Posted: June 12th, 2015 | Author: AnObfuscator | Filed under: MultiLinks | No Comments »
What Is Code?
If you don’t understand computer programming or how computers work, this is absolutely the best explanation I have ever seen. It’s accurate, simple, and clear. If you’ve ever wanted to understand computers and computer programming, read this.
The Vagus Nerve: A Back Door for Brain Hacking
I am extremely skeptical of this. Lots of promises, but we’ll see. I’m suspicious that this is going to turn into the next pop-med cure.
High Frequency Trading Model
It’s rare to see an actual, functional algorithm for HFT methodologies. This is a simple example of statistical arbitrage. In the coming weeks, I’m hoping to port this to QuantConnect’s Lean Engine in a few weeks.
Is Russia’s space program in crisis?
So Russia’s program is corrupt and falling apart. Still better than the US, since the US program cannot currently put people into orbit.
Airbus unveils Adeline, its clever answer to SpaceX’s reusable rockets
Speaking of space: Airbus now has a plan to reuse lower stages, and reduce launch costs. Thanks, SpaceX. Unlike the UAL’s insane-sounding mid-air recovery plan, Airbus’ plan actually sounds like it might work.
Posted: June 12th, 2015 | Author: AnObfuscator | Filed under: Programming | Tags: Apple, Swift | No Comments »
As expected, Swift’s adoption is picking up quickly. It’s a nice language, with the modern look and feel that defines current languages:
- Simplified method declarations
- No semicolons on end of line
- Functions as first class citizens
- Some sort of memory management (ARC in Swift’s case)
- Implicit typing
It’s going through growing pains, as the language spec and tools are still immature. However, it’s a language with all the buzzwords and behaviors programmers currently want. Plus, if Apple follows through with it’s plan to open source Swift 2.0, a major hurdle to adapting Swift on other platforms will be removed.
As far as general non-Apple programming goes, Swift has some serious competition for mindshare in Google’s Go and Mozilla’s Rust. Go has a serious head start, and is solving real problems at Google and everywhere else these days; unfortunately, Google has a bad habit of abandoning projects. Rust looks like an absolutely amazing language, and I think it is the best-designed of the three (better type system than Go, better memory management than Swift). I’ll be curious to see if anyone actually uses it.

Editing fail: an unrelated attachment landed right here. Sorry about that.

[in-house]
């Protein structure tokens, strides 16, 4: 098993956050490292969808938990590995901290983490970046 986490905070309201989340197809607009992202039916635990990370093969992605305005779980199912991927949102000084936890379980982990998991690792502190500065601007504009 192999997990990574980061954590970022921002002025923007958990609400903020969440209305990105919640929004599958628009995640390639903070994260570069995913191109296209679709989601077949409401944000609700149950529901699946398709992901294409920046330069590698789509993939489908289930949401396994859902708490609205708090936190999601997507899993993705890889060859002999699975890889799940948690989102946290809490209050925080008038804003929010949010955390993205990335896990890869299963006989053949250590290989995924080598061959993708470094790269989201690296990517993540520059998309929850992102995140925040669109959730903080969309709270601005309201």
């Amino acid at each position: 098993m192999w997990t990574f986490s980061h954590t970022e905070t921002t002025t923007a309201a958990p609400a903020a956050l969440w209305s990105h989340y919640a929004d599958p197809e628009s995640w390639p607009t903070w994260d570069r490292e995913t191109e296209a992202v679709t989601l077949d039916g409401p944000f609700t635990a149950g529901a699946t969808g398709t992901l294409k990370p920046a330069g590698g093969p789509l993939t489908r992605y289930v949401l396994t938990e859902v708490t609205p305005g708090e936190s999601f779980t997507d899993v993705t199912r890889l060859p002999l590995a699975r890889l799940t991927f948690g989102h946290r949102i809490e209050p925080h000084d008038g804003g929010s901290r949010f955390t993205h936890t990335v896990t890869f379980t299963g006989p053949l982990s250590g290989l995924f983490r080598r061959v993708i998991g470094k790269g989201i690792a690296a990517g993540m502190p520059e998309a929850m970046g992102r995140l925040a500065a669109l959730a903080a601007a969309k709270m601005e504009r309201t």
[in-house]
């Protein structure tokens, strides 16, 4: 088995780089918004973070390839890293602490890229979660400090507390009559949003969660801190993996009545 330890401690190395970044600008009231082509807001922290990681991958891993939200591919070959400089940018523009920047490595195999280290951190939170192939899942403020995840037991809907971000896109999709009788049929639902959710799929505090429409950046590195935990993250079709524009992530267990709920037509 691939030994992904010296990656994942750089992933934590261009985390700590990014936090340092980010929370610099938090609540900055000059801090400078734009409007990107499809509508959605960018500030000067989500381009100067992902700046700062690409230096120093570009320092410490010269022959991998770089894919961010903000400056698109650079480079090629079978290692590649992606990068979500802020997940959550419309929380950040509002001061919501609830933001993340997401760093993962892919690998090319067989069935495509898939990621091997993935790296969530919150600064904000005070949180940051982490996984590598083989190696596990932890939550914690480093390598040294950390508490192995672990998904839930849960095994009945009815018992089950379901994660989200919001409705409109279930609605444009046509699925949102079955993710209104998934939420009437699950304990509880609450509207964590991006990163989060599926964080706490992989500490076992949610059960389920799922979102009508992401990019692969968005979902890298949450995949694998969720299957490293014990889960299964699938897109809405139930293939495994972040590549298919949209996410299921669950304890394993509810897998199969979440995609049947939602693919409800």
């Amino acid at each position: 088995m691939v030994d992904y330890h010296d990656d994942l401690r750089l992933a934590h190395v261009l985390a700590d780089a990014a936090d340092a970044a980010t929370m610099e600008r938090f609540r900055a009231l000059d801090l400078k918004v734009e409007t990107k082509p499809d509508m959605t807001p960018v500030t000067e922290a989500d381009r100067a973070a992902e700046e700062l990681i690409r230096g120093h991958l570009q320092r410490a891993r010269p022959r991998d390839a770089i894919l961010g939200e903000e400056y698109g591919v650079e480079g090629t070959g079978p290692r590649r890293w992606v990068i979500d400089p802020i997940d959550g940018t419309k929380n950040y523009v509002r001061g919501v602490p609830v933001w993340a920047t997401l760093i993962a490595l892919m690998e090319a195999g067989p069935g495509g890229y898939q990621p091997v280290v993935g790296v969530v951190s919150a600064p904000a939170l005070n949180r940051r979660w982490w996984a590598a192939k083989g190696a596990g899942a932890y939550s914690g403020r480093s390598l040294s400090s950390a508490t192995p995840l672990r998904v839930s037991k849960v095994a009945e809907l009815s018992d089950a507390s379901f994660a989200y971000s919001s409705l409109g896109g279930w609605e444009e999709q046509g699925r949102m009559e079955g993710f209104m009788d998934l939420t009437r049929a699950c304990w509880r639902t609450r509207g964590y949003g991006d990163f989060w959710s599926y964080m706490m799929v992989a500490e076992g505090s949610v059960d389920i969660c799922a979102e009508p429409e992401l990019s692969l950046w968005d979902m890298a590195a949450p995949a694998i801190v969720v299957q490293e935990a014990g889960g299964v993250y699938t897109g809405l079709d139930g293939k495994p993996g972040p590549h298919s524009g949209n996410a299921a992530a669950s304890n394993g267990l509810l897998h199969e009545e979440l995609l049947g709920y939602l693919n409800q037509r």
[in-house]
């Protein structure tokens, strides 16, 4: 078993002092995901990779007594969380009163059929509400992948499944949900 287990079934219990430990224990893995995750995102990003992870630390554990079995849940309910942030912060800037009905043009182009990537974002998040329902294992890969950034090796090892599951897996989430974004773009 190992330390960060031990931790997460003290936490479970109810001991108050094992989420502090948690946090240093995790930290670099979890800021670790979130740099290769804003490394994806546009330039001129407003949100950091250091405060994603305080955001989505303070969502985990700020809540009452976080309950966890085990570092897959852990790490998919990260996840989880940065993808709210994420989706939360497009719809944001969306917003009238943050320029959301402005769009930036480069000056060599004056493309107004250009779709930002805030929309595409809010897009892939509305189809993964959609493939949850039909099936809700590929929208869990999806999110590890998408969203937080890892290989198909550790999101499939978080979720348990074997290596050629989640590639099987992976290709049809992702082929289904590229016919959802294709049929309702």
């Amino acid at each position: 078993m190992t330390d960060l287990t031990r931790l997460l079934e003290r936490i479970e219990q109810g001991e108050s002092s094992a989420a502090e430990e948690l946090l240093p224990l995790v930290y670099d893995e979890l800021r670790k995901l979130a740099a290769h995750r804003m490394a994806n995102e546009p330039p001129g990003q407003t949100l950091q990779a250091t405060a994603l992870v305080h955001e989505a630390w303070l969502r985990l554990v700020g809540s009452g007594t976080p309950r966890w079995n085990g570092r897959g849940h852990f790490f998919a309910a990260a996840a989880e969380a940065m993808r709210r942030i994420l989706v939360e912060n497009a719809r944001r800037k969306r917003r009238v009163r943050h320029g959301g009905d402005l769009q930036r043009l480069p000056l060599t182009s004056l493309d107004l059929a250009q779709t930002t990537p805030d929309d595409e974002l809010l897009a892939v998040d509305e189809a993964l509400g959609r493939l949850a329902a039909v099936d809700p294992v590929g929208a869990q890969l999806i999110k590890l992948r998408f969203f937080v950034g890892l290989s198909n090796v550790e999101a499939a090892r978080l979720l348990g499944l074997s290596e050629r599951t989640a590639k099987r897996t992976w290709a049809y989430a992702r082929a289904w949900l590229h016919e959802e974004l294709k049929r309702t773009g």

Swift, on the other hand, is Apple’s “language of the future.” Apple and Swift are in a similar position to Microsoft and C#. With a large development community eager to/forced to lap up whatever Apple brings down the pipe, I suspect Swift will continue to gain popularity.
Posted: June 5th, 2015 | Author: AnObfuscator | Filed under: MultiLinks | No Comments »
Intel will acquire FPGA maker Altera for $16.7 billion
Whoa. This is a huge deal. I’ll be very interested in seeing what Intel does with this.
Kubernetes – The Future of Deployment
This is an incredible technology. While Docker has slowly tried to add orchestration features like Machine, Swarm, and Compose, they are still somewhat immature and don’t fully work together well. You can read more about Kubernetes here and here. This is still immature and ambitious, but with Google’s experience behind it, I think it will develop quickly — assuming they don’t get bored. 😉
Majority of websites have serious, unfixed vulnerabilities
I’m shocked, shocked I tell you!
Play 2.4.0 “Damiya” released, adds new DI support and test APIs
Play 2.4 FINALLY adds built in DI — using Guice, my favorite Java DI container. They also look like they’ve added some useful methods for adding mock dependencies to FakeApplications when unit testing.
The U.S. Navy’s Big Mistake — Building Tons of Supercarriers
Super carriers are great for power projection — as long as you aren’t fighting a technologically even foe.
Posted: June 4th, 2015 | Author: AnObfuscator | Filed under: Science | Tags: Culture, Science | No Comments »
Going through some old links, I rediscovered this old testimony. This is the most beautiful defense of scientific research I have ever seen:
SENATOR PASTORE. Is there anything connected in the hopes of this accelerator that in any way involves the security of the country?
DR. WILSON. No, sir; I do not believe so.
SENATOR PASTORE. Nothing at all?
DR. WILSON. Nothing at all.
SENATOR PASTORE. It has no value in that respect?
DR. WILSON. It only has to do with the respect with which we regard one another, the dignity of men, our love of culture. It has to do with those things.
It has nothing to do with the military. I am sorry.
SENATOR PASTORE. Don’t be sorry for it.
DR. WILSON. I am not, but I cannot in honesty say it has any such application.
SENATOR PASTORE. Is there anything here that projects us in a position of being competitive with the Russians, with regard to this race?
DR. WILSON. Only from a long-range point of view, of a developing technology. Otherwise, it has to do with: Are we good painters, good sculptors, great poets? I mean all the things that we really venerate and honor in our country and are patriotic about.
In that sense, this new knowledge has all to do with honor and country but it has nothing to do directly with defending our country except to help make it worth defending.
Posted: May 29th, 2015 | Author: AnObfuscator | Filed under: MultiLinks | No Comments »
In College and Hiding From Scary Ideas
This is the best thing I’ve read this week, possibly the best thing I’ve read this year. I couldn’t find a single point of disagreement.
I Fooled Millions Into Thinking Chocolate Helps Weight Loss. Here’s How.
This is the 2nd best thing I’ve read this week. Journalists who don’t understand how science works mislead people who also don’t understand how science works, in pursuit of readership.
Arms control treaty could land security researchers like me in jail
Once again, software is being subjected to arms trade regulations. We did this in the 90’s, and it lead to SSL downgrade attacks like POODLE and FREAK, which hurt everyone — including the government responsible for forcing their adoption. This foolishness will bite us, hard.
Higgs Machine Learning Challenge
Crowdsourced data science and ML algorithms being used to solve problems in high energy physics? Oh be still, my beating heart!